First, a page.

Accordingly, we find that the district court erred in believing that it was without the authority to sentence Lopez below the statutory minimum sentence of 120 months. "Although we lack jurisdiction to review a defendant's challenge to his sentence based on mere dissatisfaction with the court's refusal to grant a downward departure, we may do so if the court's refusal was the result of a violation of law." United States v. Flanagan, 87 F.3d 121, 125 (5th Cir. 1995). In Flanagan, the defendant, in a sentencing memorandum, requested a reduction under § 5C1.2. During the sentencing hearing, the district court expressly stated that, although it might be inclined to do so, the court could not grant a downward departure below the statutory minimum sentence because it was "bound by the law." Id. On appeal, we explained that refusing to depart is in violation of law only if the court mistakenly believed that it lacked the authority to depart. Id. Here, the court expressly stated that it would have sentenced Lopez below the statutory minimum sentence if permitted to do so by law.3 The court's mistaken belief constitutes a violation of law under our precedent. Therefore, we vacate Lopez's sentence and remand for resentencing.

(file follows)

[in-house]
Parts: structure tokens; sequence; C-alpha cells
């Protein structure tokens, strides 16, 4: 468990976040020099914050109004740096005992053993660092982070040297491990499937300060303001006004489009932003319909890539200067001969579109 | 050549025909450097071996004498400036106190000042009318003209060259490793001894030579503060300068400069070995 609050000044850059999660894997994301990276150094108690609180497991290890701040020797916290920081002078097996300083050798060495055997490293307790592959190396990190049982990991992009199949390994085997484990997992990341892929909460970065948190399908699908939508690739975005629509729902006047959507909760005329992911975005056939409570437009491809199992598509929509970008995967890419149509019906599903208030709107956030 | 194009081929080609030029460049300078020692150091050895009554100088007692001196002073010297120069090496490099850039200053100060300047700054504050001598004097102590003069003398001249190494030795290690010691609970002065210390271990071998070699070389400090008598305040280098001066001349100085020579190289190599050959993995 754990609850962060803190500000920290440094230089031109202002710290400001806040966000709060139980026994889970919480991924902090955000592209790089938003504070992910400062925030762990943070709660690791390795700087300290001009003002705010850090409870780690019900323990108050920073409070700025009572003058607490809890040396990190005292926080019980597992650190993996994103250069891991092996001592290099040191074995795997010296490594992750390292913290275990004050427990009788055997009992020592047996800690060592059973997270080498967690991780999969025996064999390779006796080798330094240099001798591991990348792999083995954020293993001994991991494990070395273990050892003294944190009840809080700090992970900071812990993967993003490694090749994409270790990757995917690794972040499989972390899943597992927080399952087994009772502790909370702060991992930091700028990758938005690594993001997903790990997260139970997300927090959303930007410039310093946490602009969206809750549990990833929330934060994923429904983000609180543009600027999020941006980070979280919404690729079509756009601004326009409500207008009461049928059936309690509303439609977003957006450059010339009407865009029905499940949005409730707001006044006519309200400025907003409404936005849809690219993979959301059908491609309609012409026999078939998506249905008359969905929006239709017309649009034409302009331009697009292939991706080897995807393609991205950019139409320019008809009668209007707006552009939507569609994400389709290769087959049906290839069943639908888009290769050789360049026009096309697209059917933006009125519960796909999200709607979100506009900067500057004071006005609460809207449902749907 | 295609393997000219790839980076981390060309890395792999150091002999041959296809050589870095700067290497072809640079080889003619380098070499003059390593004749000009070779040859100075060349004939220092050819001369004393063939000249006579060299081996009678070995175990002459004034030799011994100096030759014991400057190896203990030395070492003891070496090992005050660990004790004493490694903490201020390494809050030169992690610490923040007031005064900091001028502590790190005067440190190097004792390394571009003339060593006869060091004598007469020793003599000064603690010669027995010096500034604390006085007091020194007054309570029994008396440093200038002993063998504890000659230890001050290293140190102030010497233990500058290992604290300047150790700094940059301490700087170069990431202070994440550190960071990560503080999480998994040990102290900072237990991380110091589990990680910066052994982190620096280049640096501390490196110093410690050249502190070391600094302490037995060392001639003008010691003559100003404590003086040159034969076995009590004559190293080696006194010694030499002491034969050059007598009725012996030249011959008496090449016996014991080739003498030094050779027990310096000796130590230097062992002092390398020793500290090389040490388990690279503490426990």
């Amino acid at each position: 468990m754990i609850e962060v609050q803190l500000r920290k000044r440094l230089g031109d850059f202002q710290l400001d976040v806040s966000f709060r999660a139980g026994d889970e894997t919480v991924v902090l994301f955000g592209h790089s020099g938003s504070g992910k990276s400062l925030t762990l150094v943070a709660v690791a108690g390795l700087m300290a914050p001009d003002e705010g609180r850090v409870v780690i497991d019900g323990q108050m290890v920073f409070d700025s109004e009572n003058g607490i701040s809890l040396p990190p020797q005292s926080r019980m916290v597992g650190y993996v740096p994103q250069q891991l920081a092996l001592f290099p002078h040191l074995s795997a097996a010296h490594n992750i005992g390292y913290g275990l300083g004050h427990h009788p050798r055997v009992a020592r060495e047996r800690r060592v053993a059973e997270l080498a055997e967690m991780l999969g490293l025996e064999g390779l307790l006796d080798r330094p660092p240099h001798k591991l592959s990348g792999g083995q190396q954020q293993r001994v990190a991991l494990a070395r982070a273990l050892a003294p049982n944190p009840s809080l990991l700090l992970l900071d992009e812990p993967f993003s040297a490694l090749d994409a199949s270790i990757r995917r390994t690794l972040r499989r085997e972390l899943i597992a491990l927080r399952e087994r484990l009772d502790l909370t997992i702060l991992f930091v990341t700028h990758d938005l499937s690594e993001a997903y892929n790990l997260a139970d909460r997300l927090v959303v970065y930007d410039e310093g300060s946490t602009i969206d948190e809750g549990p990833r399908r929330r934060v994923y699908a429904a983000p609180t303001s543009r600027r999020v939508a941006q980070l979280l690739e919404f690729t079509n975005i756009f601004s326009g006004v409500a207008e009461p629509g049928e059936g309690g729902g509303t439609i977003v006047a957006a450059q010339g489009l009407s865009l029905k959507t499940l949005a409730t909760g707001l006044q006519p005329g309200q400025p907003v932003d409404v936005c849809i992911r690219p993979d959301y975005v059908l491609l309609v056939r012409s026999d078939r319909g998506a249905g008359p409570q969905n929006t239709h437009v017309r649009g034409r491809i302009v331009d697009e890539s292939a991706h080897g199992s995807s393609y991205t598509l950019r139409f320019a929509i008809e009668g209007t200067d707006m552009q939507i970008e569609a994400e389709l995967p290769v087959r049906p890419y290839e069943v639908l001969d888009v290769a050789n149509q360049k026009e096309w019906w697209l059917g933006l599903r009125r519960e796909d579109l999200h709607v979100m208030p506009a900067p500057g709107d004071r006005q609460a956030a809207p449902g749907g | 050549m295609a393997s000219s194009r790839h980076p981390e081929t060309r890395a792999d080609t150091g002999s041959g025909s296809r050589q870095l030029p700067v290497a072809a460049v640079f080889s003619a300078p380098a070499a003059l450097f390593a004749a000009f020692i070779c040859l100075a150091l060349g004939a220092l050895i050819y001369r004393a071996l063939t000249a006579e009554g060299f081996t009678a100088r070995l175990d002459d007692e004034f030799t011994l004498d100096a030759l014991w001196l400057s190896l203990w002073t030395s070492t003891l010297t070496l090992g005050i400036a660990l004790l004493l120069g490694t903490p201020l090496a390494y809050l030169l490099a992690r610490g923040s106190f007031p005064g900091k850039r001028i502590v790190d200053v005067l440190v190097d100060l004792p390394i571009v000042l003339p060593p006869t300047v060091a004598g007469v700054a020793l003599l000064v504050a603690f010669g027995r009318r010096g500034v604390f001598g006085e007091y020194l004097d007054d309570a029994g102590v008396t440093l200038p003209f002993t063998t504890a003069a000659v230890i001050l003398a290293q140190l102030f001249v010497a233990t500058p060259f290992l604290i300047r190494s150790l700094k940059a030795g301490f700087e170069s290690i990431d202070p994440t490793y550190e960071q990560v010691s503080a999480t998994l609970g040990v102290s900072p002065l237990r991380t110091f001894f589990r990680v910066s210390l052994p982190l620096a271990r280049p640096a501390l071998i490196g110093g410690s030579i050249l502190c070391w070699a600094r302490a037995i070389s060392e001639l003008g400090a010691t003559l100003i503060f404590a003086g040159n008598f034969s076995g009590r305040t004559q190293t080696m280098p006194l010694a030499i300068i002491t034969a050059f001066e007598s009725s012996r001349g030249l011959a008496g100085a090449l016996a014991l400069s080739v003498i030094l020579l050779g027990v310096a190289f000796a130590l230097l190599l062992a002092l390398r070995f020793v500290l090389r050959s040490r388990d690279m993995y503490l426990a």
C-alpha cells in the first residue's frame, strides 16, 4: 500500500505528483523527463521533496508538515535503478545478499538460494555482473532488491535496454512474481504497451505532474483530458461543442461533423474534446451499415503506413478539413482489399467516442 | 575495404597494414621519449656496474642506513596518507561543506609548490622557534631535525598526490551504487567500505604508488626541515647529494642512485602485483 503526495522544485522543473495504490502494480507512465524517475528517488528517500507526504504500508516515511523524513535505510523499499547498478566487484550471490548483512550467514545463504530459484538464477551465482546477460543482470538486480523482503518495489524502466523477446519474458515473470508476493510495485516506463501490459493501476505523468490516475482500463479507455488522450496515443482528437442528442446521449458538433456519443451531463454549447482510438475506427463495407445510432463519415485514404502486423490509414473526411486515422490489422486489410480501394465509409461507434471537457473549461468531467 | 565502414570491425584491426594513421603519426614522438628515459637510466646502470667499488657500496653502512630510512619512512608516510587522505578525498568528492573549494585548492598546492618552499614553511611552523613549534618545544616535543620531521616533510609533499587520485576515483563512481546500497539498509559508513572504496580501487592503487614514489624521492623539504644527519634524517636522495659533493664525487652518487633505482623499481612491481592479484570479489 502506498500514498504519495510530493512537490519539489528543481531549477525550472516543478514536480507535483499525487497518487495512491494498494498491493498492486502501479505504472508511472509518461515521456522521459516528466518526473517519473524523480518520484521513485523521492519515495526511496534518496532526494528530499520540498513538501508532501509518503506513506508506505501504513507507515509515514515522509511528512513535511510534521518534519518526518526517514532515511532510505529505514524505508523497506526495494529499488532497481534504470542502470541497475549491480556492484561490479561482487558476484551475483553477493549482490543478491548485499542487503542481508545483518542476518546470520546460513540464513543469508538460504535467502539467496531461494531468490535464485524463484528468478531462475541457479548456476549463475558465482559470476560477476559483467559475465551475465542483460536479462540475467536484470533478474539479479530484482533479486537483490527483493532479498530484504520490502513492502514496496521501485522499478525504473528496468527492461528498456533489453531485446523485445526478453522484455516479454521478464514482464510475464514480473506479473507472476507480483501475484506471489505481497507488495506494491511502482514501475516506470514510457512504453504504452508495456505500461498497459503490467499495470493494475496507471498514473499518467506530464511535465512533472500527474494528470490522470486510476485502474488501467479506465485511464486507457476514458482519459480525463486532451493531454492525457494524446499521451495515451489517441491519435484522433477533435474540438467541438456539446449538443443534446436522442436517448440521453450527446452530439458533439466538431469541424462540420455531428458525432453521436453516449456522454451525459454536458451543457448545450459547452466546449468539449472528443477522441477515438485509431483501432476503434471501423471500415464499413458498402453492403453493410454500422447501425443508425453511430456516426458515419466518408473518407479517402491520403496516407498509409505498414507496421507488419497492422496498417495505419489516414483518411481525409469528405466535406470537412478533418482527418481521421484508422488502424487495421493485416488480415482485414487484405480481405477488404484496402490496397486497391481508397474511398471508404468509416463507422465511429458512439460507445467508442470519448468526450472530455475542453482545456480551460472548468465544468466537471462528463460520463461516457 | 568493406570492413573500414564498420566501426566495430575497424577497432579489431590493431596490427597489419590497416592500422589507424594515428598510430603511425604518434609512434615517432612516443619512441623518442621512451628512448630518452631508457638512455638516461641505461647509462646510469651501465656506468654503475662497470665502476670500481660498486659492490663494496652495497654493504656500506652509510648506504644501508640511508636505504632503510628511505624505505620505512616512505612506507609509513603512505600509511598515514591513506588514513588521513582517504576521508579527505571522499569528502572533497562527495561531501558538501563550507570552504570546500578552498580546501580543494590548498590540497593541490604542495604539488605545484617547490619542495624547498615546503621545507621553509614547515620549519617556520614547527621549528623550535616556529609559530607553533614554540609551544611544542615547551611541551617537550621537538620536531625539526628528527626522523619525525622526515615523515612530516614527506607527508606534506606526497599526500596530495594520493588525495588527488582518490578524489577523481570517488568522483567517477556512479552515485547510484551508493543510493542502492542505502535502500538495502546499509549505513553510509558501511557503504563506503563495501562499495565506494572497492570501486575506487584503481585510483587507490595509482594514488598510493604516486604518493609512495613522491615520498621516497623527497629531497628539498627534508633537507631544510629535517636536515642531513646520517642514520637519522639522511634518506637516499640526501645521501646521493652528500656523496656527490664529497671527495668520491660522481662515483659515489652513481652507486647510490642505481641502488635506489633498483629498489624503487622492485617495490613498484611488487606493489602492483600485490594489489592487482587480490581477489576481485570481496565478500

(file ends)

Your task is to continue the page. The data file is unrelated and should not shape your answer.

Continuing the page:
For the above reasons, the sentence is VACATED, and the case is REMANDED for re-sentencing.
VACATED and REMANDED.
District Judge of the Eastern District of Louisiana, sitting by designation.
As previously set forth, in a written motion to waive his presentence report, Lopez asserted that he "qualifie[d] pursuant to [§] 5C1.2 for a sentence below the mandatory minimum." Although Lopez did not object at the sentencing hearing to the district court's oral statement that the safety valve provision prohibited a sentence below the statutory minimum, raising it in his motion was sufficient to preserve the issue for appeal. See United States v. Flanagan, 87 F.3d 121, 124 (5th Cir. 1996) (explaining that raising the issue in a sentencing memorandum without orally reiterating request during the sentencing hearing was sufficient to preserve the issue for appeal).
Section 5K1.1 is entitled "Substantial Assistance to Authorities" and provides, in part, that "[u]pon motion of the government stating that the defendant has provided substantial assistance in the investigation or prosecution of another person who has committed an offense, the court may depart from the guidelines."
We commend the district court for providing a clear explanation of its reasoning and its intent with respect to its sentencing decision. The clarity of its decision greatly assisted this Court in the resolution of the issue before us.